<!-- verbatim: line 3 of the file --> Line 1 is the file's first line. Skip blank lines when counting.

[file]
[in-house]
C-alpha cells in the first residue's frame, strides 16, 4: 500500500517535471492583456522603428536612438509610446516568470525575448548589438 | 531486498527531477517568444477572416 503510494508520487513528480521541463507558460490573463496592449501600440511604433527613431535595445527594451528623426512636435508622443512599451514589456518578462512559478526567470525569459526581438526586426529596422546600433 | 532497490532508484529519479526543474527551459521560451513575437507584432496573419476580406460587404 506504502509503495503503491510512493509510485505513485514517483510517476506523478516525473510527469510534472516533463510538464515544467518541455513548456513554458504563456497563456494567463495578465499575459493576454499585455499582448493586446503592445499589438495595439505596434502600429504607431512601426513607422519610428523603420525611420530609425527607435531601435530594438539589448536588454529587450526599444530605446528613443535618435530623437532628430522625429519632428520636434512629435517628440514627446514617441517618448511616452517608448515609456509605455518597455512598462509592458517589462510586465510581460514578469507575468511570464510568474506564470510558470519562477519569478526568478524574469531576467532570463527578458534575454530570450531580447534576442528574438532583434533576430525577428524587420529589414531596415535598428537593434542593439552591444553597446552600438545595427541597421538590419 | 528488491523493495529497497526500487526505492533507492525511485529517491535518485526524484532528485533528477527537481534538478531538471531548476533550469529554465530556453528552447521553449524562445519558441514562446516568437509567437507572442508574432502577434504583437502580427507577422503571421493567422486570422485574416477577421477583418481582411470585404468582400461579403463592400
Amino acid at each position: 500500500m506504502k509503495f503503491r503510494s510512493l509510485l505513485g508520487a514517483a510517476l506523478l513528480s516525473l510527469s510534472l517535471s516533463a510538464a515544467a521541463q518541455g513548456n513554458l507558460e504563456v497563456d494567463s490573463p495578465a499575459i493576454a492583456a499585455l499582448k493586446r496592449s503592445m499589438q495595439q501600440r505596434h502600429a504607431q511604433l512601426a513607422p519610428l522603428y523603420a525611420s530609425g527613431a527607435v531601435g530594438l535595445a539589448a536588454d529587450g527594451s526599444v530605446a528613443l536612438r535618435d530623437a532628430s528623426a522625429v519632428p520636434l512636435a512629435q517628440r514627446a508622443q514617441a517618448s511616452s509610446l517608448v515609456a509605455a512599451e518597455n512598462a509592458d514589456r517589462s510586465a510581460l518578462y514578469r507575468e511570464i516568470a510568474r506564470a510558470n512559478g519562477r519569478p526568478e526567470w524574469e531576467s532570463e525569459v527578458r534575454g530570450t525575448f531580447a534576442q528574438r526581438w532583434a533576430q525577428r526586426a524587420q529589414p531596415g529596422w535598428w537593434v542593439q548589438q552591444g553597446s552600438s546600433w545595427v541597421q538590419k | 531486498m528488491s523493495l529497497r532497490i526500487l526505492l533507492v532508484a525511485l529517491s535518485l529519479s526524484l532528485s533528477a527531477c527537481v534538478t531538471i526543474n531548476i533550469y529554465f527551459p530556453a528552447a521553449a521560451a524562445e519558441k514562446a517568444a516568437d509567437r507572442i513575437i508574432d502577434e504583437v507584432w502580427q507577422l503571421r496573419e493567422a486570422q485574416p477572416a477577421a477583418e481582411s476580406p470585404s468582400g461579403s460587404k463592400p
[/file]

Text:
Amino acid at each position: 500500500m506504502k509503495f503503491r503510494s510512493l509510485l505513485g508520487a514517483a510517476l506523478l513528480s516525473l510527469s510534472l517535471s516533463a510538464a515544467a521541463q518541455g513548456n513554458l507558460e504563456v497563456d494567463s490573463p495578465a499575459i493576454a492583456a499585455l499582448k493586446r496592449s503592445m499589438q495595439q501600440r505596434h502600429a504607431q511604433l512601426a513607422p519610428l522603428y523603420a525611420s530609425g527613431a527607435v531601435g530594438l535595445a539589448a536588454d529587450g527594451s526599444v530605446a528613443l536612438r535618435d530623437a532628430s528623426a522625429v519632428p520636434l512636435a512629435q517628440r514627446a508622443q514617441a517618448s511616452s509610446l517608448v515609456a509605455a512599451e518597455n512598462a509592458d514589456r517589462s510586465a510581460l518578462y514578469r507575468e511570464i516568470a510568474r506564470a510558470n512559478g519562477r519569478p526568478e526567470w524574469e531576467s532570463e525569459v527578458r534575454g530570450t525575448f531580447a534576442q528574438r526581438w532583434a533576430q525577428r526586426a524587420q529589414p531596415g529596422w535598428w537593434v542593439q548589438q552591444g553597446s552600438s546600433w545595427v541597421q538590419k | 531486498m528488491s523493495l529497497r532497490i526500487l526505492l533507492v532508484a525511485l529517491s535518485l529519479s526524484l532528485s533528477a527531477c527537481v534538478t531538471i526543474n531548476i533550469y529554465f527551459p530556453a528552447a521553449a521560451a524562445e519558441k514562446a517568444a516568437d509567437r507572442i513575437i508574432d502577434e504583437v507584432w502580427q507577422l503571421r496573419e493567422a486570422q485574416p477572416a477577421a477583418e481582411s476580406p470585404s468582400g461579403s460587404k463592400p